5. a greenie, either a square pad or on a wheel for your drill can do the job. after any of the cleanings you choose. put a coat of car wax on it to slow the process down from re occurring
  6. Some first timer tips: 1) don't sweat swing weight, most golfers cant feel a 3 pt change. 2) check the weight of each component head shaft and grip. Ferrule don't weigh enough to impact the SW or total weight of the club. I will say the BB and F is the heaviest. yes I've weighed them. If the span of weight in the shafts and grips is only a few grams then you are OK. Look for a 7 gram increase in the clubs heads plus or minus 2 grams. if you are go there then build goes much easier. 3) tip prep is essential to a good bond for the epoxy. Golfworks, wells a great 24 hr glue that will do the job. Ive used them for years. 4) as far as tools are concerned the best starting out tools is a vice / shaft clamp / 48 " ruler / scale / some sort of tubing cutter for steel / sand paper / a paint drip pan with the above stuff you can assemble a set of clubs. lastly, enjoy the ride, its a great hobby, If you need some info my channel is all about golf clubs. McGolf
  7. As can be seen by the avatar I own McGolf Custom Clubs, A club fitting and club repair shop in Waverly, Ohio. We recently shut down the practice range to increase our presence on social media. We have youtube MCGOLF and facebook page . We have doing this since 1999 The other 40 hours of the week I am a director of emergency services for a uranium enrichment facility undergoing D and D
  8. I game the CS putter style. The 2 i would highly recommend is the Makefield original. I have 2 and the LAB mezz Max, got it from MGS testing. Both are great the makefield has the moveable interior weights such if the stroke were to change you could move some around to help keep you in the same path. The face milling is unique too. The LAB putter does exactly what is says it will do. It looks like the tank from Tron but after a few putts you don't even see the putter. In either case I super highly recommend the low torque putter shaft.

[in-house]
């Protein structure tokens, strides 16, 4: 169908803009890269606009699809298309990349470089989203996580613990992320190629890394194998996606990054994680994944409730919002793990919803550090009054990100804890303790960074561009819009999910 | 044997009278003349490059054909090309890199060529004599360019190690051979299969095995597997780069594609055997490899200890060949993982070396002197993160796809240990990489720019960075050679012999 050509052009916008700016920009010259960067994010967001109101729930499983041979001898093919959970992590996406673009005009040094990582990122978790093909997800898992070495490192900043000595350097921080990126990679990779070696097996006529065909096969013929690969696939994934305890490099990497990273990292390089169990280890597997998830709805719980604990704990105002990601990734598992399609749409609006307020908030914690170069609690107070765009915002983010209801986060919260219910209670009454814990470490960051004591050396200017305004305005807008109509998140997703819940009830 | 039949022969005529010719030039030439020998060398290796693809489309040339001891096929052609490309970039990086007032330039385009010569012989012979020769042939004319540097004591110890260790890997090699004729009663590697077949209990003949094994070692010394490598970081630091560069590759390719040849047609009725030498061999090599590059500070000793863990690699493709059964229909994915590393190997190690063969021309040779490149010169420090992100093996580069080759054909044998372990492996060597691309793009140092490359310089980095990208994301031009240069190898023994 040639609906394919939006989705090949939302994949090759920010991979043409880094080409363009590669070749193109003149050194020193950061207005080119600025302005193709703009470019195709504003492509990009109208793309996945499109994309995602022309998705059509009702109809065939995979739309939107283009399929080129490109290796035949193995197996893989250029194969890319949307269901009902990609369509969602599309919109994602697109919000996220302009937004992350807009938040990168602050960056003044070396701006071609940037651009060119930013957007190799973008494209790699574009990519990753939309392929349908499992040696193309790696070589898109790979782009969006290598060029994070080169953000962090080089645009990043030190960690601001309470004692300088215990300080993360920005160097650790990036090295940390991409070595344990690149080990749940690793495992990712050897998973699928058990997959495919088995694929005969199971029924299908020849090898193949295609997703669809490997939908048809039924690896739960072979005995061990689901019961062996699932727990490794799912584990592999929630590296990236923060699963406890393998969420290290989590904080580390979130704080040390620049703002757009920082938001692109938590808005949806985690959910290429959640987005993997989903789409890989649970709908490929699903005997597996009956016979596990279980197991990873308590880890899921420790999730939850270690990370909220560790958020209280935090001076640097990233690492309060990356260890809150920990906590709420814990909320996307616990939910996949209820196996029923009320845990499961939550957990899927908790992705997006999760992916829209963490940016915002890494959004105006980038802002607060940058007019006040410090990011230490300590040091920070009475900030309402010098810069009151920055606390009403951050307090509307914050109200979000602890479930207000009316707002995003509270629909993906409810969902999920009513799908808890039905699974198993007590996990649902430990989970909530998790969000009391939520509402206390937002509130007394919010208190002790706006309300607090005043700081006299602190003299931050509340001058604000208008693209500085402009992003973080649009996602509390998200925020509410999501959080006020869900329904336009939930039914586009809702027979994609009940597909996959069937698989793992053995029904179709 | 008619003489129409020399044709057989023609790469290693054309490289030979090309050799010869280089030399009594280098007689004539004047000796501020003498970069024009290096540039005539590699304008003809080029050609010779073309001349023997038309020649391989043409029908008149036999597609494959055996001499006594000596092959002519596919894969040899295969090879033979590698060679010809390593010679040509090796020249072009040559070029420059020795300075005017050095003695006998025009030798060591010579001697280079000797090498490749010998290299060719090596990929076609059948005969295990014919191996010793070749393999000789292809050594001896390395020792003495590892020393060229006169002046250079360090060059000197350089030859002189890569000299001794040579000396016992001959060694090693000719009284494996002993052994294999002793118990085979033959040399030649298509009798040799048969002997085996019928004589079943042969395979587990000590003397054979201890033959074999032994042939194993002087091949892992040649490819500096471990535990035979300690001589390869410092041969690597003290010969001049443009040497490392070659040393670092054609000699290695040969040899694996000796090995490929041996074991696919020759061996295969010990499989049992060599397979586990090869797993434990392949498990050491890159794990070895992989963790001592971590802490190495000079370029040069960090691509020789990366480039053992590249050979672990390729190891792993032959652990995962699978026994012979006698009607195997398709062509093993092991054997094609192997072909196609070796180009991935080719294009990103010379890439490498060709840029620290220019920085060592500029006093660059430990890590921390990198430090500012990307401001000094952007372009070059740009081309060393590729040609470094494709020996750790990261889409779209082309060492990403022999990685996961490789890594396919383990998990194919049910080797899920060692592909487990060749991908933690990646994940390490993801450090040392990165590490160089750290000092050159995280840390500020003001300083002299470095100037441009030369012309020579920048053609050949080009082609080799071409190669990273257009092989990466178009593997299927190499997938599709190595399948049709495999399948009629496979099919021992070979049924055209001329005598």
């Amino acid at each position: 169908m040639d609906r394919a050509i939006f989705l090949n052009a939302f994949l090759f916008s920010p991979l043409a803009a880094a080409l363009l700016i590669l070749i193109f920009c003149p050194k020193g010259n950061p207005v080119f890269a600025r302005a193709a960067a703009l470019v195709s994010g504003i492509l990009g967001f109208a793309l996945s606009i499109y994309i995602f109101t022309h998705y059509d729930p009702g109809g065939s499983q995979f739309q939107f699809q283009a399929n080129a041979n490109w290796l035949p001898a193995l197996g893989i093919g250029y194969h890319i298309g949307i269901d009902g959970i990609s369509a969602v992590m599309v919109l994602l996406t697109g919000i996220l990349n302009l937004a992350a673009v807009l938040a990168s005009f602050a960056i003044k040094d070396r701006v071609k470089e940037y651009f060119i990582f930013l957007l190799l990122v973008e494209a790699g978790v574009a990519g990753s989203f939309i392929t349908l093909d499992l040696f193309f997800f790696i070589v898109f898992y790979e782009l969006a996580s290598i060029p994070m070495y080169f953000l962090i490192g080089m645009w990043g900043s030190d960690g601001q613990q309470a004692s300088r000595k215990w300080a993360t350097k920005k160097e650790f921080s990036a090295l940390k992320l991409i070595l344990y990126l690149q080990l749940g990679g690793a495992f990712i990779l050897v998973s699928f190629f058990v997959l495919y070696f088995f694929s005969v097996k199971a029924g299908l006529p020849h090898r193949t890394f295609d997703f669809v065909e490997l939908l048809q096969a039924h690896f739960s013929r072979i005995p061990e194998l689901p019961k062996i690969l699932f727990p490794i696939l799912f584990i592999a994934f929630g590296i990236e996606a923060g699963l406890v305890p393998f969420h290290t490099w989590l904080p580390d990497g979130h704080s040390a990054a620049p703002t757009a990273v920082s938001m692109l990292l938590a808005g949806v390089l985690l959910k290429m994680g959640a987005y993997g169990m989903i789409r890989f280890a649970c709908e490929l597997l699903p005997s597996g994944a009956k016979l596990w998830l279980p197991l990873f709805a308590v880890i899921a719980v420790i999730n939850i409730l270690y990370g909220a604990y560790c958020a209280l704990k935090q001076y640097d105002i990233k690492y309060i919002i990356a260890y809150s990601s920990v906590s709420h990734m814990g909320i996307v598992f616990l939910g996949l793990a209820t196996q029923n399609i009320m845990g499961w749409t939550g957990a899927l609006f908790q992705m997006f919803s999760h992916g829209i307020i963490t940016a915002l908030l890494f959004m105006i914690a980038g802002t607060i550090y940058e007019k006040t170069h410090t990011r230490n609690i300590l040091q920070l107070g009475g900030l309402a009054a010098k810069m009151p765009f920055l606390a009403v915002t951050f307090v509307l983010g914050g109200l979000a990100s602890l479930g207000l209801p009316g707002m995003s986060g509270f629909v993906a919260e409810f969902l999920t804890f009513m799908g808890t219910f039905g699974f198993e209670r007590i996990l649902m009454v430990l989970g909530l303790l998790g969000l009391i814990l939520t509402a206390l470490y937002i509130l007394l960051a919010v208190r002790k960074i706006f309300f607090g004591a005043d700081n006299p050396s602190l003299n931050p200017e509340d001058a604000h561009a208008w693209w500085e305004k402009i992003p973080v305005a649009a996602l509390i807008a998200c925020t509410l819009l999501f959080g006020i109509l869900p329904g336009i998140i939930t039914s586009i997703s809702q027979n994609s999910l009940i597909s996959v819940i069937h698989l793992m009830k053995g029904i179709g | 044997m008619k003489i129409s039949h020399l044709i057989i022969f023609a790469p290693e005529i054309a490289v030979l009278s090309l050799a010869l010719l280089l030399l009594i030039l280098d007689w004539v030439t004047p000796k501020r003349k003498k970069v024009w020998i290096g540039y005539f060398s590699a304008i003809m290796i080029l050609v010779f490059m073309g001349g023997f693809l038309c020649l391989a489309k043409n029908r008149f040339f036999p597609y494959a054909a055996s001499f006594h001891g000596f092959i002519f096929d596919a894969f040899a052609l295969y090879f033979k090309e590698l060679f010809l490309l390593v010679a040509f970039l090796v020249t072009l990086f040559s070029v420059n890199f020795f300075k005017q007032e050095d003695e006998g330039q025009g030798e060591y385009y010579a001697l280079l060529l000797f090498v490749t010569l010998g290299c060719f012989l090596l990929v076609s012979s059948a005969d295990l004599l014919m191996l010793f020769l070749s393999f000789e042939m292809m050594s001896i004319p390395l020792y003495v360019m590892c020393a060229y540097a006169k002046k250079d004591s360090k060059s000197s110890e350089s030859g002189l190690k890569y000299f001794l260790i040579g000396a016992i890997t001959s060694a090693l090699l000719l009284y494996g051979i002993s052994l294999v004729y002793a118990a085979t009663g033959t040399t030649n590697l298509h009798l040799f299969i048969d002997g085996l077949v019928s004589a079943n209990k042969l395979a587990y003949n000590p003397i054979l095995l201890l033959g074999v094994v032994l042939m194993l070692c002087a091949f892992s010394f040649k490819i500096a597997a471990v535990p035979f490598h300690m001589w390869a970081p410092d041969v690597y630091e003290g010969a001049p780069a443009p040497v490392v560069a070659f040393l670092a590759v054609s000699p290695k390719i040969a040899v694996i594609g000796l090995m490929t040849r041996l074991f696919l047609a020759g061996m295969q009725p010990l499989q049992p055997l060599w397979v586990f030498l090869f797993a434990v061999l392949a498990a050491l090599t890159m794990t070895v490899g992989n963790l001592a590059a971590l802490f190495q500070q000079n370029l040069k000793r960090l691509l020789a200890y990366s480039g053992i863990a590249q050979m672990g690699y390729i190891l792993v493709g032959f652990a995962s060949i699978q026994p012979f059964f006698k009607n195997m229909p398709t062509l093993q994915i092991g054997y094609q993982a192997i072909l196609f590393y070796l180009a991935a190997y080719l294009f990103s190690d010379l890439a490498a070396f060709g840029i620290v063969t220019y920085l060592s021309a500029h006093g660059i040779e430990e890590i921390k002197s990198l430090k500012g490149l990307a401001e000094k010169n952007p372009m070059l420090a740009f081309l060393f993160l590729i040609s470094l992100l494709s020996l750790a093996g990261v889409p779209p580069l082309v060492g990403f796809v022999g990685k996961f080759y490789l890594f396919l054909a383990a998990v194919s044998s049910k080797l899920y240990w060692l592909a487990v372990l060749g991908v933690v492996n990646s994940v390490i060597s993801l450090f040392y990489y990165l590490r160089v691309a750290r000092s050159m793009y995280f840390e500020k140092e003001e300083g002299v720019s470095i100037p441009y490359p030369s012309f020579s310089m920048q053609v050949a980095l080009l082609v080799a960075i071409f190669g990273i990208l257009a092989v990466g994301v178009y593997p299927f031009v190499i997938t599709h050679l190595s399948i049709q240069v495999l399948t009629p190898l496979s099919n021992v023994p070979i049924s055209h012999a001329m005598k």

9. https://www.harborfreight.com/search?q=press there is a one ton option or a floor model at 12 ton. for $100 buck more the floor model would be my choice.
  10. Harbor freight makes a small press that will hold the club and control the way you press into the club
  11. This was a marathon live stream and it was awesome, (in my opinion). Some good info from Gawain of ACCRA golf and some good fitting tips too.
  12. We will be conducting a Live-stream Monday 1730 or 530 pm eastern time Talking about The ACCRA golf shafts with the CEO Gawain. We will be discussing the new line up and all things golf shafts . Why because Im an equipment nut. you can find the livestream on youtube (Mcgolf Custom Clubs) or Facebook and X both under mcgolf custom clubs
  13. Using the 70 X and going after it would require a significant jump in speed to get an physically unstable shaft. Id suggest using the mevo and if you are not seeing about a 10 mph or better jump then it may the person at the end of the shaft.